Hippolytus | Study Guide


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Hippolytus | Context


Greek Tragedy and Structure

Commencing in 534 BCE, an annual festival called Great Dionysia or City Dionysia was held in Athens during the Golden Age of Greece, which ended with the death of Alexander the Great in 323 BCE. Every spring, for over two centuries, the festival was held in the Theater of Dionysus at the foot of the Acropolis, a hilltop city complex with public buildings and temples. The purpose of the festival was to honor Dionysus, the god of wine and theater. Playwrights first submitted their works for review, and then three playwrights were chosen for the competition. Each of the three contestants presented three tragedies over the course of the festival. The plays were performed on an outdoor stage from sunrise to sunset, and a panel of judges chose a winner. The plays dealt with myths and gods and tackled moral issues faced by mortals. The performances were enacted by men only, wearing masks, and included choral singing and dancing. No violence was enacted onstage; reports of wars, murders, and suicides were delivered by a messenger character. The attending audiences of the festival were Athenian citizens and sometimes foreign guests. It is unclear whether women might have attended with a male relative, but records indicate that criminals attended because it was thought the plays would instill in them a higher moral sense. According to theater historian John Russell Brown, the general perception of the societal benefits of watching tragedies was that "The good citizens of the future may weep beneficial tears in the theatre, but the unjust shall shed real tears." Most of the plays in the Great Dionysia festival were tragedies, and Euripides, along with Sophocles and Aeschylus, was among the best known of the tragic playwrights. Comedies were introduced into the festival in 486 BCE but did not have the esteem of tragedies.

Greek tragedies follow a strict structure. While there are slight variations in the organization in some plays, classic Greek tragedies consist of these parts:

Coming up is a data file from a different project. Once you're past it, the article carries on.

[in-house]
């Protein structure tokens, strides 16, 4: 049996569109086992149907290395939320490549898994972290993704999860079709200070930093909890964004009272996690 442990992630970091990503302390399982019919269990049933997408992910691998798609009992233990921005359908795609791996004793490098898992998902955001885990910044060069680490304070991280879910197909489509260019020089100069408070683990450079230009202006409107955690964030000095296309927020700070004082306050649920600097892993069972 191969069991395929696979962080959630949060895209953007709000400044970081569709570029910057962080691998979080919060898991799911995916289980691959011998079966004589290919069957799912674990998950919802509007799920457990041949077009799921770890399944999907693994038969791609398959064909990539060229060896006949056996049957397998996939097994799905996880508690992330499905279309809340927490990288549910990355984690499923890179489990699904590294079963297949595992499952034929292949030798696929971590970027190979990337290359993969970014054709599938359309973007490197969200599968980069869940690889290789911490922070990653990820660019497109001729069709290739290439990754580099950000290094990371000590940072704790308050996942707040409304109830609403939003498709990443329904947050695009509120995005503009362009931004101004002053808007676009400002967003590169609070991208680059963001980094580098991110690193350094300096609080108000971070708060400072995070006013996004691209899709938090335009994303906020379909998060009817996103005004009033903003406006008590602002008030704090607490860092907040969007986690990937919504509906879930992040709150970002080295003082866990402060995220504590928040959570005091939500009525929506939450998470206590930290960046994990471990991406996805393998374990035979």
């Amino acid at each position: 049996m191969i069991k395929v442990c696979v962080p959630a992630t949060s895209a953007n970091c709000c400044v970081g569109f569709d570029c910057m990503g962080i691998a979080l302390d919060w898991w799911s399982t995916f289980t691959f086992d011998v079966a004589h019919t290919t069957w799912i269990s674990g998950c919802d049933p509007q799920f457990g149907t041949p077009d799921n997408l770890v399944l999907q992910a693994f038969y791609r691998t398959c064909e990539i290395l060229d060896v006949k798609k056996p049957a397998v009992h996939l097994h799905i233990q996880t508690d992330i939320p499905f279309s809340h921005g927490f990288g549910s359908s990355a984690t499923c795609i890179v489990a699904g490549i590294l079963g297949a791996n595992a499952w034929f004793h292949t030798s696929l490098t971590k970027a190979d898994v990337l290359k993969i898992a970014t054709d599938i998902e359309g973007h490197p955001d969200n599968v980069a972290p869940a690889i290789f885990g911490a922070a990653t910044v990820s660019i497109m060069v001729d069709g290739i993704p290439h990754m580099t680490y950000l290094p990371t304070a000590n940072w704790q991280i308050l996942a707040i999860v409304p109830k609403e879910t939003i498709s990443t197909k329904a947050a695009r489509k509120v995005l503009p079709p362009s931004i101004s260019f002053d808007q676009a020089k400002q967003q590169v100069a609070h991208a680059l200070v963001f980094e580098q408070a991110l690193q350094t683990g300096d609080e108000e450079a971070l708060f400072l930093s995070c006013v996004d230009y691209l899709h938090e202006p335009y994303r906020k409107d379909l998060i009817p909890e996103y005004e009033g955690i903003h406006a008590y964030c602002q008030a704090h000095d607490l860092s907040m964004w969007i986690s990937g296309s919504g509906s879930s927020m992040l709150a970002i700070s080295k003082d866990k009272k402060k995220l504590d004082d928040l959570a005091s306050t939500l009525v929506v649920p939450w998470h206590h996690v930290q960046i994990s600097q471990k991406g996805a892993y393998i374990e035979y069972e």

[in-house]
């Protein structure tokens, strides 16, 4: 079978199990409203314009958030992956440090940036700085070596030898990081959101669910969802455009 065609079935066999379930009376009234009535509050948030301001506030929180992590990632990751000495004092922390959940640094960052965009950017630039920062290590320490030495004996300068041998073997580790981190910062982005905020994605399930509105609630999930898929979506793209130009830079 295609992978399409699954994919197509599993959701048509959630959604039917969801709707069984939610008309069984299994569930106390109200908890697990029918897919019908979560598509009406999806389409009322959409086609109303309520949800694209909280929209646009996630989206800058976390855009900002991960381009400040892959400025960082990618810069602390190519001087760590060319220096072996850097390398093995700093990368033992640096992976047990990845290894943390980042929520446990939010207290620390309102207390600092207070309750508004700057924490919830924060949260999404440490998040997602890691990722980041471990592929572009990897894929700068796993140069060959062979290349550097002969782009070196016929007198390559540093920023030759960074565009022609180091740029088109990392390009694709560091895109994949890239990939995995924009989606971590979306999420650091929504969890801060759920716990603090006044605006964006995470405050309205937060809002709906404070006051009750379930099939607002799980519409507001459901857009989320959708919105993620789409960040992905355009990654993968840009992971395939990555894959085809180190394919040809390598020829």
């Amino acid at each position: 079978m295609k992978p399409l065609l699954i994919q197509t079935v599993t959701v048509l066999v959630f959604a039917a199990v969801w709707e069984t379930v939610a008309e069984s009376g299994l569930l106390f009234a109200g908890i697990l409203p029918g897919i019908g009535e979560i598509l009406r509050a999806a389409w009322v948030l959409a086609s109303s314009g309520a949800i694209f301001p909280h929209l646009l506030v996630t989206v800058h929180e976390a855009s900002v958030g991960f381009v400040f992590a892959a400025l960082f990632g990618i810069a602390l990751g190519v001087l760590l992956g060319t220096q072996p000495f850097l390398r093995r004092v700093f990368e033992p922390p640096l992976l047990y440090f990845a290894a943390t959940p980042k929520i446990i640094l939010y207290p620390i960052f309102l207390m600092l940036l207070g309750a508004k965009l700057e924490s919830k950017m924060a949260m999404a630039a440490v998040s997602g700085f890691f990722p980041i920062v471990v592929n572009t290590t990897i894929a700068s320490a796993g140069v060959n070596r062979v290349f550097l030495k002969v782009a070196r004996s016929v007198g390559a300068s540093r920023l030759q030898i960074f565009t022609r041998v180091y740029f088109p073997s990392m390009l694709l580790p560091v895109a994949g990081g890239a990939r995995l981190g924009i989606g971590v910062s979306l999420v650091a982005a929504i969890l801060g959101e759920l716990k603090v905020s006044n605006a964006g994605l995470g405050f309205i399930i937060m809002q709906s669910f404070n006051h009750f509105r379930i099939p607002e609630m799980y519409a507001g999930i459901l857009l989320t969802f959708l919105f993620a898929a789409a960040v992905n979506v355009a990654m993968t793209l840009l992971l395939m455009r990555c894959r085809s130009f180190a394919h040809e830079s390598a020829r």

• Prologos (PRŌH-loēh-goss): Also known as the prologue, this opening dialogue introduces the setting, topics, and themes of the play.
  • Parodos (PAIR-uh-doss): This is the first appearance of the chorus. They appear on stage with no actors present.
  • Episodes (EP-uh-sohds): The actors perform in scenes and interact with each other and the chorus through dialogue and sometimes song.
  • Stasimon(s) (STASS-uh-monz): Following each episode, the chorus comments on the action through the stasimon—a choral ode. A stasimon sometimes includes information not acted out in the scenes, helping to move the story forward.
  • Exodos (EX-uh-doss): This is the final scene of the play in which the moral or message of the story is revealed or discussed. There is usually a final chorus chant. One or more of the gods involved in the play usually appears to address the mortals.

Euripides's Innovations

Of the three great ancient Greek playwrights of the 5th century BCE—Sophocles, Aeschylus, and Euripides—Euripides was the least heralded during his time. He only won the annual spring Dionysian play festival four times—his contemporaries each won the first prize over 10 times. His plays were popular with audiences but not as popular as those written by Sophocles and Aeschylus. However, unlike his contemporaries, Euripides was more innovative in the style, structure, and substance of his plays, a feature that likely impelled his popularity over time through revivals, even to today.

Euripides wrote dialogue that was closer to the colloquial speech of his contemporary Athenians, which was a departure from other playwrights. He also used his choruses a little differently, writing complex lyrical songs that could stand apart from the play while still connecting to the action (if sometimes tenuously). As his career developed, he would use the chorus less and less to tell the story of a play. Euripides relied on the Prologos, or Prologue, to quickly relay to the audience important events, people, and ideas before the action began. In the Exodos of his plays he also relied heavily on the traditional theatrical device of the deus ex machina—a technique that involved having a god appear during the Exodos to wrap up the loose ends of the plot. The technique originated in the 5th century BCE around the time Euripides wrote his plays.